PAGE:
I am planning on building a new comp for the upcoming Battlefield 3 and plan on a Z68 board with SLI... won't know how Revit will work with that setup.. as the only program I run at home is ArchiCAD...

  5. #15
    Forum Co-Founder iru69's Avatar
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    Quote Originally Posted by lucis29 View Post
    My question is:
    Does the Z68 chipset worth the money over the P67?
    Probably not. As MP alludes to, the Z68 adds two key features to the P67: SSD cache, and support of integrated GPU.

    The integrated GPU support probably won't interest you much since you'll be using a dedicated graphics card.

    SSD cache is an interesting technology... but so far from what I've read, the results aren't anything to get overly excited about. The basic concept is that it uses your SSD (or a portion up to 64GB) to cache programs and data... the idea being that you keep your OS, apps and data on a regular HDD, and the SSD acts as a cache, and makes it appear as though your 1TB HDD is a 1TB SSD. However, like all cache, it's only effective if what you want to access is actually already in the cache. My 2 cents is to forget about the SSD caching and just get a 120GB or larger SSD.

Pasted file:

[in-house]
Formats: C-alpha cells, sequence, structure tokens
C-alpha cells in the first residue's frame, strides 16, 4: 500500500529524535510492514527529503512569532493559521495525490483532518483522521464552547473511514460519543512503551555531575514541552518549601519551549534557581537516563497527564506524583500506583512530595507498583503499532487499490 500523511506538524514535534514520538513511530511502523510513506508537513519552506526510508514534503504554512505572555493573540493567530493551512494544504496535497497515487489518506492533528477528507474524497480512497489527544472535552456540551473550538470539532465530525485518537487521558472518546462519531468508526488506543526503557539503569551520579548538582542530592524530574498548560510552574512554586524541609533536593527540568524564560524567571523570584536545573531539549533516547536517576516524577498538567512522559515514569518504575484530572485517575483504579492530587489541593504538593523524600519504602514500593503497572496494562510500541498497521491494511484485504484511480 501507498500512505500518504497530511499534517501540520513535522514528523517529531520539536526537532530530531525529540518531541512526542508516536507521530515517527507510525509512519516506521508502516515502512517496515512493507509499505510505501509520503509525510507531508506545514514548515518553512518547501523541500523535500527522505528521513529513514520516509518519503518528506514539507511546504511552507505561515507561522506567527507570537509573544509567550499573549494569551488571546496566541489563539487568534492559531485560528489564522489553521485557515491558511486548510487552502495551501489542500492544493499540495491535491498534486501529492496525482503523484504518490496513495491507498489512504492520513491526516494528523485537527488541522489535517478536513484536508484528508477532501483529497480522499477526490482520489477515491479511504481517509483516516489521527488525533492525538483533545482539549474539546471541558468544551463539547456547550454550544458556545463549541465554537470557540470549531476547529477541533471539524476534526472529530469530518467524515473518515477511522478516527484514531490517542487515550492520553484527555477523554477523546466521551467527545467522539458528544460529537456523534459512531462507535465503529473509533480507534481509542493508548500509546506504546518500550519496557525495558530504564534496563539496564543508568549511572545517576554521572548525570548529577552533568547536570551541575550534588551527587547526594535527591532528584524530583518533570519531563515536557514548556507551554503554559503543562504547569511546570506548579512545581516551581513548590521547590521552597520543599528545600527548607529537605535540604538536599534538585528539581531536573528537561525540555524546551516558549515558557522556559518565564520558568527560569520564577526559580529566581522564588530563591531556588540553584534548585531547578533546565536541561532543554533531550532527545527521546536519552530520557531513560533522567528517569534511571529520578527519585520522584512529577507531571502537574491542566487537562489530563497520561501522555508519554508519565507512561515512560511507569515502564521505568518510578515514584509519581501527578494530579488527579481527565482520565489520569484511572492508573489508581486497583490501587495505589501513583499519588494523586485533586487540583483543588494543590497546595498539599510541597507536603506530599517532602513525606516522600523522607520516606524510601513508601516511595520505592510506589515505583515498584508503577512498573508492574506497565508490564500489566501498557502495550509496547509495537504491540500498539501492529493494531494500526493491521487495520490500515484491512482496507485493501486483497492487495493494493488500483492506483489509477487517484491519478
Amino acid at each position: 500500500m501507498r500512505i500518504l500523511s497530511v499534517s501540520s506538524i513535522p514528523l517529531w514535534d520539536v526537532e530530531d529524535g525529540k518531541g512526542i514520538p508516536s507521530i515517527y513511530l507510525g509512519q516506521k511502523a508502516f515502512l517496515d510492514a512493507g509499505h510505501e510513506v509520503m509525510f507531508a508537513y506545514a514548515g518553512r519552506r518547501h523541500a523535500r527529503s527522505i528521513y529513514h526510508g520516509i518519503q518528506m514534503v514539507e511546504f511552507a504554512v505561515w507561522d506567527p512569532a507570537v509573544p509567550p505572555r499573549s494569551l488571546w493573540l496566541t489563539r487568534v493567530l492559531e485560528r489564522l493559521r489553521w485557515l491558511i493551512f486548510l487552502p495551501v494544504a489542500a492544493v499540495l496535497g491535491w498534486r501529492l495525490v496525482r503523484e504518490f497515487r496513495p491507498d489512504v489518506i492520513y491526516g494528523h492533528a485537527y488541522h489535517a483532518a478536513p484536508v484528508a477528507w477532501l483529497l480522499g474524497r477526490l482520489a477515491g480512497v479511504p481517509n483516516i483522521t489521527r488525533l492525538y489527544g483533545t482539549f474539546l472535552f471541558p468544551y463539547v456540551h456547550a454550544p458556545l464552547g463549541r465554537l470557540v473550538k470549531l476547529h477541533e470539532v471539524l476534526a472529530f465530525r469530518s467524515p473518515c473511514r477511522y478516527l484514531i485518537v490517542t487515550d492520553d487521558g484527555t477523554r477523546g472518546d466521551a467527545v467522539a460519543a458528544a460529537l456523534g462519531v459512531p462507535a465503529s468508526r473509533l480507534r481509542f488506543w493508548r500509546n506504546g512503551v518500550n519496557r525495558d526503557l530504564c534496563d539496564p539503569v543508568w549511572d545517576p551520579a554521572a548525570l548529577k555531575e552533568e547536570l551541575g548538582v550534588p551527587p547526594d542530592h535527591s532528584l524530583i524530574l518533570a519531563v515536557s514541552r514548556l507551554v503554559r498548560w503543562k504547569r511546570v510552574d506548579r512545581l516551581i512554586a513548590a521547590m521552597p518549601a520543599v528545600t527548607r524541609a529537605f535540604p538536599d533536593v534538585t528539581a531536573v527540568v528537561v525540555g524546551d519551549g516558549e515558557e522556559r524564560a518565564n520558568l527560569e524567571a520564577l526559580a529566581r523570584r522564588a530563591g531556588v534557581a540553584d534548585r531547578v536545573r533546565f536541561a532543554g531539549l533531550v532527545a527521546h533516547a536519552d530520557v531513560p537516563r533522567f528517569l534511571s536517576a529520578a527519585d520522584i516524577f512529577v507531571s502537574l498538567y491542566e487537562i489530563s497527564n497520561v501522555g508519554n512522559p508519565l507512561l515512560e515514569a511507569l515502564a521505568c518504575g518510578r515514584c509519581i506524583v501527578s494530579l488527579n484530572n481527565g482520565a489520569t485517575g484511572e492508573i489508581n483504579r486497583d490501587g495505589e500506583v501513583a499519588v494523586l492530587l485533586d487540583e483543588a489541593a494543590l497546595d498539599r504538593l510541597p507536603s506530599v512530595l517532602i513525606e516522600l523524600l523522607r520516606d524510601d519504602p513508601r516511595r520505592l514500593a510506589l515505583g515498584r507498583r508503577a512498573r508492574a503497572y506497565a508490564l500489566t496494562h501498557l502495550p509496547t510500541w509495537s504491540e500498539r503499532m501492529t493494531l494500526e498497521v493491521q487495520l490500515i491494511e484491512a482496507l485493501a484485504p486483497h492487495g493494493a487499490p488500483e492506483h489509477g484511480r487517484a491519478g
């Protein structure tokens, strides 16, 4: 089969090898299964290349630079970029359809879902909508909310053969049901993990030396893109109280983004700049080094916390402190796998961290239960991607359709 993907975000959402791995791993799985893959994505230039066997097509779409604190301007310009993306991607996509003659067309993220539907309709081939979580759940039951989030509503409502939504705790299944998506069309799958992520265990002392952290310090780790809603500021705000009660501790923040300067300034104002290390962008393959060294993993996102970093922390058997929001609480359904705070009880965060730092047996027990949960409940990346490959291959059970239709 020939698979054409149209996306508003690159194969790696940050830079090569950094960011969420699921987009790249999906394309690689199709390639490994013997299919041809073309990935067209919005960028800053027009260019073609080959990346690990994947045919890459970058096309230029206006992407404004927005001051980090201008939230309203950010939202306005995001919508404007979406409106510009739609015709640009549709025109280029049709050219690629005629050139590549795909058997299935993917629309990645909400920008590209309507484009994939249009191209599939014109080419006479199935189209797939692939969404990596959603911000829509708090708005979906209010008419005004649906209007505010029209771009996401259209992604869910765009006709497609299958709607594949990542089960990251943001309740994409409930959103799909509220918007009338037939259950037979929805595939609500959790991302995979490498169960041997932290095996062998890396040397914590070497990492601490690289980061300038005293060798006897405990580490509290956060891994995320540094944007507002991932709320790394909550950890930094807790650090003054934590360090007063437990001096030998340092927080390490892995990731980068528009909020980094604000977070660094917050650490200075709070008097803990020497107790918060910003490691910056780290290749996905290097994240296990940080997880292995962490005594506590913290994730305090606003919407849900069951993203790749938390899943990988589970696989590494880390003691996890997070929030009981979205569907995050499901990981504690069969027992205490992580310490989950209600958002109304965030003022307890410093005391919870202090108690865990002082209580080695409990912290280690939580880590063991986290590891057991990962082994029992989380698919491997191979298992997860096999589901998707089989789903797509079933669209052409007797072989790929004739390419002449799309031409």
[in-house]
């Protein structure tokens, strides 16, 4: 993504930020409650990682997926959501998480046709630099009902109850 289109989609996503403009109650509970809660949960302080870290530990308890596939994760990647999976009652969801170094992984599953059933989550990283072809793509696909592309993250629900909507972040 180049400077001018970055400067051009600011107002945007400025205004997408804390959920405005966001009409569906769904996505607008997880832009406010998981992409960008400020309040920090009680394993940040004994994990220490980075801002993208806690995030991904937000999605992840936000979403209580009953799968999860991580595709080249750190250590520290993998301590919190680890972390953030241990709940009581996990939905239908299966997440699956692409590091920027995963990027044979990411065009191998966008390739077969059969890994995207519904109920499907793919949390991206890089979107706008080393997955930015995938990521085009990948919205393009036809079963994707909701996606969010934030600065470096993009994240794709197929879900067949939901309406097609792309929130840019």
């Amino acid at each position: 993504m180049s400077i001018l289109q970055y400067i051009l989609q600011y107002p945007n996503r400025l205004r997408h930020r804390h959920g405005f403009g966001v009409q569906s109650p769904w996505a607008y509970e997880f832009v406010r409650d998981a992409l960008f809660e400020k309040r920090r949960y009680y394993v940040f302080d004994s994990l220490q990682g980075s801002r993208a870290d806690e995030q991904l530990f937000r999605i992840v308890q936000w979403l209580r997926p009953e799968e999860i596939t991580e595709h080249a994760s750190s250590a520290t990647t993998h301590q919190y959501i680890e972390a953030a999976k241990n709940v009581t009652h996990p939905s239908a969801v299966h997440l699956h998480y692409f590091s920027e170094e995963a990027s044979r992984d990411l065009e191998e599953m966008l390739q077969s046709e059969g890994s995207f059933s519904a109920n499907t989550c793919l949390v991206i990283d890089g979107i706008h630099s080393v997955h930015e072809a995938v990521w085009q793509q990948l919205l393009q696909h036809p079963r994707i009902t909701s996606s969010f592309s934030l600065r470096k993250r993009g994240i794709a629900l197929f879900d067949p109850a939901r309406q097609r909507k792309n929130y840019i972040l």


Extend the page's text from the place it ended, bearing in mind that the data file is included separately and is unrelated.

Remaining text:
Also worth mentioning for anyone shopping is that Intel is due to release a small bump to Sandy Bridge in Q4/2011: i7-3xxx series... and they'll require a new MB/chipset (uses different socket)... in preparation for Ivy Bridge in Q1/2012.


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    Quote Originally Posted by iru69 View Post
    Probably not. As MP alludes to, the Z68 adds two key features to the P67: SSD cache, and support of integrated GPU.
    Thank you for the answer. I was thinking the same, but wasn't so sure.

    Quote Originally Posted by iru69 View Post
    Also worth mentioning for anyone shopping is that Intel is due to release a small bump to Sandy Bridge in Q4/2011: i7-3xxx series... and they'll require a new MB/chipset (uses different socket)... in preparation for Ivy Bridge in Q1/2012
    My situation is a little complicated. I work for a small company and the budget is quite restricted. I finally convinced my boss to upgrade my E6650 computer. The new computer is scheduled for the mid of September. Now the questions are:
    1) Should I wait another 1-2 months for the arrival of the Ivy Bridge chipset? If yes and the CPU's are very expensive (or unstable - see the SB revision on march) then I've lost 2 months.
    2) If I buy the "old" 1155 socket, I doubt that my boss will give me money to upgrade again the computer . But then I'm prepared for the new Ivy Bridge. Would the difference between CPU's be so great to worth upgrading again?

    What would be your advice?
    Cheers.

    Lucian.

  7. #17
    Forum Co-Founder iru69's Avatar